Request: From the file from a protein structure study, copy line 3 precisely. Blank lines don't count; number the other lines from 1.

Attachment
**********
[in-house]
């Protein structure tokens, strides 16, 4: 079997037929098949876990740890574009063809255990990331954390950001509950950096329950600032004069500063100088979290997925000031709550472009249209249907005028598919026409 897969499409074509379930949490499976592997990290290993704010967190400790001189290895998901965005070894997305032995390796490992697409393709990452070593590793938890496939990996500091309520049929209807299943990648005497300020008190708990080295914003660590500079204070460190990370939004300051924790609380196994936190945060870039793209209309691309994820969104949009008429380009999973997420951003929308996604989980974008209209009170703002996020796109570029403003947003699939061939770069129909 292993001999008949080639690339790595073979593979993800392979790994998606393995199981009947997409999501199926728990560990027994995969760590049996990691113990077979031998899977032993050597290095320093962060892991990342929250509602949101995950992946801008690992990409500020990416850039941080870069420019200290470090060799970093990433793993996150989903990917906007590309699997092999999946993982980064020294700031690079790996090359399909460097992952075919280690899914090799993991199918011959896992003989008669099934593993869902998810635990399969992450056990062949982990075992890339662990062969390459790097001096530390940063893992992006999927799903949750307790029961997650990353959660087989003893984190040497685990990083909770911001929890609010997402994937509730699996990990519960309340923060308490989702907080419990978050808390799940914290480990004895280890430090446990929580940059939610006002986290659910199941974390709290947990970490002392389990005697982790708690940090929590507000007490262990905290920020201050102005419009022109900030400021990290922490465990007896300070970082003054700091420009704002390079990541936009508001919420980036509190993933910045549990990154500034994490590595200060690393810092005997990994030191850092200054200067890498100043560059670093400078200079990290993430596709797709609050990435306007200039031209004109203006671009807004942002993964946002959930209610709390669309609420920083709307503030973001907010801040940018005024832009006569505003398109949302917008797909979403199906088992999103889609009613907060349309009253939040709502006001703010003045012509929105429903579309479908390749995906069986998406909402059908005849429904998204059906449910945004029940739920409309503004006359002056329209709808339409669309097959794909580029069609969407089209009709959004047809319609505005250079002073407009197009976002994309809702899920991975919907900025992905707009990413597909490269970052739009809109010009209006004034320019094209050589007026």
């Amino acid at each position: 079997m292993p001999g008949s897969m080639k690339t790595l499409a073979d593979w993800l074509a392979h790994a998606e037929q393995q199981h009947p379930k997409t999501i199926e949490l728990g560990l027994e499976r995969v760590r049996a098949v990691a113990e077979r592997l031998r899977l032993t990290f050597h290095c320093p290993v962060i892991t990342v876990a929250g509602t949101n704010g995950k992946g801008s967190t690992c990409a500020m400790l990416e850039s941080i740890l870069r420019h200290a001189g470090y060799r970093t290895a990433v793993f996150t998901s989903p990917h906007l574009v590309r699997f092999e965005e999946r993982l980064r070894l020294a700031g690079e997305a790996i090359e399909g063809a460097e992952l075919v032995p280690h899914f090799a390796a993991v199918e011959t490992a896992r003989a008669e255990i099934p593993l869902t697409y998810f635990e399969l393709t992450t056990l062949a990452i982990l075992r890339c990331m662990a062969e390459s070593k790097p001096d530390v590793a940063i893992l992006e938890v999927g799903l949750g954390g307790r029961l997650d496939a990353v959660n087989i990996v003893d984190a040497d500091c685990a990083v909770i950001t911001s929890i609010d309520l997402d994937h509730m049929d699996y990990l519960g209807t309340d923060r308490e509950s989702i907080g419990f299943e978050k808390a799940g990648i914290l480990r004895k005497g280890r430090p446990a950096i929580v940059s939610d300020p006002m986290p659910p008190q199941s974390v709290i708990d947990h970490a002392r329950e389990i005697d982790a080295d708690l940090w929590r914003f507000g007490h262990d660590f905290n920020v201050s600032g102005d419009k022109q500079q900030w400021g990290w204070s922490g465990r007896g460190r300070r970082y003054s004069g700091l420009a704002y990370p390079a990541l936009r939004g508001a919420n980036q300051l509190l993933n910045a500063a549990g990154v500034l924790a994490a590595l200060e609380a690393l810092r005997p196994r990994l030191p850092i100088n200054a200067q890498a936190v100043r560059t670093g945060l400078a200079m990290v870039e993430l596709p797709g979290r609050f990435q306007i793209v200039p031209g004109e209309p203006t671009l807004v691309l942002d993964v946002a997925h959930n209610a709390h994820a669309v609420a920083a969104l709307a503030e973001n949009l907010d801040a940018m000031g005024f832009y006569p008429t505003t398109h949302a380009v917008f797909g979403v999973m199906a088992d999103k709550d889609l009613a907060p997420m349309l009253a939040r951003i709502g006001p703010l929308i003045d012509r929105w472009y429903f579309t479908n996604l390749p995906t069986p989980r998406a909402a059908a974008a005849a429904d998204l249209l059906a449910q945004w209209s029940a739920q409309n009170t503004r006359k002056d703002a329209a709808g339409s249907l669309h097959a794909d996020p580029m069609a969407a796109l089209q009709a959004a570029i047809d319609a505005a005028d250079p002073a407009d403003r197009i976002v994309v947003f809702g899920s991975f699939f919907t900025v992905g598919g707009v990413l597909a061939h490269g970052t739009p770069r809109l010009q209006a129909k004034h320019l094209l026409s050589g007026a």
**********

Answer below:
């Amino acid at each position: 079997m292993p001999g008949s897969m080639k690339t790595l499409a073979d593979w993800l074509a392979h790994a998606e037929q393995q199981h009947p379930k997409t999501i199926e949490l728990g560990l027994e499976r995969v760590r049996a098949v990691a113990e077979r592997l031998r899977l032993t990290f050597h290095c320093p290993v962060i892991t990342v876990a929250g509602t949101n704010g995950k992946g801008s967190t690992c990409a500020m400790l990416e850039s941080i740890l870069r420019h200290a001189g470090y060799r970093t290895a990433v793993f996150t998901s989903p990917h906007l574009v590309r699997f092999e965005e999946r993982l980064r070894l020294a700031g690079e997305a790996i090359e399909g063809a460097e992952l075919v032995p280690h899914f090799a390796a993991v199918e011959t490992a896992r003989a008669e255990i099934p593993l869902t697409y998810f635990e399969l393709t992450t056990l062949a990452i982990l075992r890339c990331m662990a062969e390459s070593k790097p001096d530390v590793a940063i893992l992006e938890v999927g799903l949750g954390g307790r029961l997650d496939a990353v959660n087989i990996v003893d984190a040497d500091c685990a990083v909770i950001t911001s929890i609010d309520l997402d994937h509730m049929d699996y990990l519960g209807t309340d923060r308490e509950s989702i907080g419990f299943e978050k808390a799940g990648i914290l480990r004895k005497g280890r430090p446990a950096i929580v940059s939610d300020p006002m986290p659910p008190q199941s974390v709290i708990d947990h970490a002392r329950e389990i005697d982790a080295d708690l940090w929590r914003f507000g007490h262990d660590f905290n920020v201050s600032g102005d419009k022109q500079q900030w400021g990290w204070s922490g465990r007896g460190r300070r970082y003054s004069g700091l420009a704002y990370p390079a990541l936009r939004g508001a919420n980036q300051l509190l993933n910045a500063a549990g990154v500034l924790a994490a590595l200060e609380a690393l810092r005997p196994r990994l030191p850092i100088n200054a200067q890498a936190v100043r560059t670093g945060l400078a200079m990290v870039e993430l596709p797709g979290r609050f990435q306007i793209v200039p031209g004109e209309p203006t671009l807004v691309l942002d993964v946002a997925h959930n209610a709390h994820a669309v609420a920083a969104l709307a503030e973001n949009l907010d801040a940018m000031g005024f832009y006569p008429t505003t398109h949302a380009v917008f797909g979403v999973m199906a088992d999103k709550d889609l009613a907060p997420m349309l009253a939040r951003i709502g006001p703010l929308i003045d012509r929105w472009y429903f579309t479908n996604l390749p995906t069986p989980r998406a909402a059908a974008a005849a429904d998204l249209l059906a449910q945004w209209s029940a739920q409309n009170t503004r006359k002056d703002a329209a709808g339409s249907l669309h097959a794909d996020p580029m069609a969407a796109l089209q009709a959004a570029i047809d319609a505005a005028d250079p002073a407009d403003r197009i976002v994309v947003f809702g899920s991975f699939f919907t900025v992905g598919g707009v990413l597909a061939h490269g970052t739009p770069r809109l010009q209006a129909k004034h320019l094209l026409s050589g007026a």